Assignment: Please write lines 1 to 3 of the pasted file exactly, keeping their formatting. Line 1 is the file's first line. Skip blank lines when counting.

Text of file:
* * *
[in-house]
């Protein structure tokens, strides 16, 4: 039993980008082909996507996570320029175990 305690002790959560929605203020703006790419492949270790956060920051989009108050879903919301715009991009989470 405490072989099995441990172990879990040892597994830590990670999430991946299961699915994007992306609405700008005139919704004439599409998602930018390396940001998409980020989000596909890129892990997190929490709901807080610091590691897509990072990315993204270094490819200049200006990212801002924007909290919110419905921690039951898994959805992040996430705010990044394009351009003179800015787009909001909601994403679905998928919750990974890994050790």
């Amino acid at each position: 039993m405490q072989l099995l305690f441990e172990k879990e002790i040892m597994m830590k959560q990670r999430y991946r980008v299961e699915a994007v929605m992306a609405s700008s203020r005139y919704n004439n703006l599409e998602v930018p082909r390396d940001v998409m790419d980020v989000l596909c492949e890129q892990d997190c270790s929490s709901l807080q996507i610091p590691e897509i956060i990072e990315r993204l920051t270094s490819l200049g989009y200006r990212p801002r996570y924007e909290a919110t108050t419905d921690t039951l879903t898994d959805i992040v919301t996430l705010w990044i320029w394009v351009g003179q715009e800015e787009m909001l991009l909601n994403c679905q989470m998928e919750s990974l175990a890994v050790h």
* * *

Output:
[in-house]
């Protein structure tokens, strides 16, 4: 039993980008082909996507996570320029175990 305690002790959560929605203020703006790419492949270790956060920051989009108050879903919301715009991009989470 405490072989099995441990172990879990040892597994830590990670999430991946299961699915994007992306609405700008005139919704004439599409998602930018390396940001998409980020989000596909890129892990997190929490709901807080610091590691897509990072990315993204270094490819200049200006990212801002924007909290919110419905921690039951898994959805992040996430705010990044394009351009003179800015787009909001909601994403679905998928919750990974890994050790």
């Amino acid at each position: 039993m405490q072989l099995l305690f441990e172990k879990e002790i040892m597994m830590k959560q990670r999430y991946r980008v299961e699915a994007v929605m992306a609405s700008s203020r005139y919704n004439n703006l599409e998602v930018p082909r390396d940001v998409m790419d980020v989000l596909c492949e890129q892990d997190c270790s929490s709901l807080q996507i610091p590691e897509i956060i990072e990315r993204l920051t270094s490819l200049g989009y200006r990212p801002r996570y924007e909290a919110t108050t419905d921690t039951l879903t898994d959805i992040v919301t996430l705010w990044i320029w394009v351009g003179q715009e800015e787009m909001l991009l909601n994403c679905q989470m998928e919750s990974l175990a890994v050790h």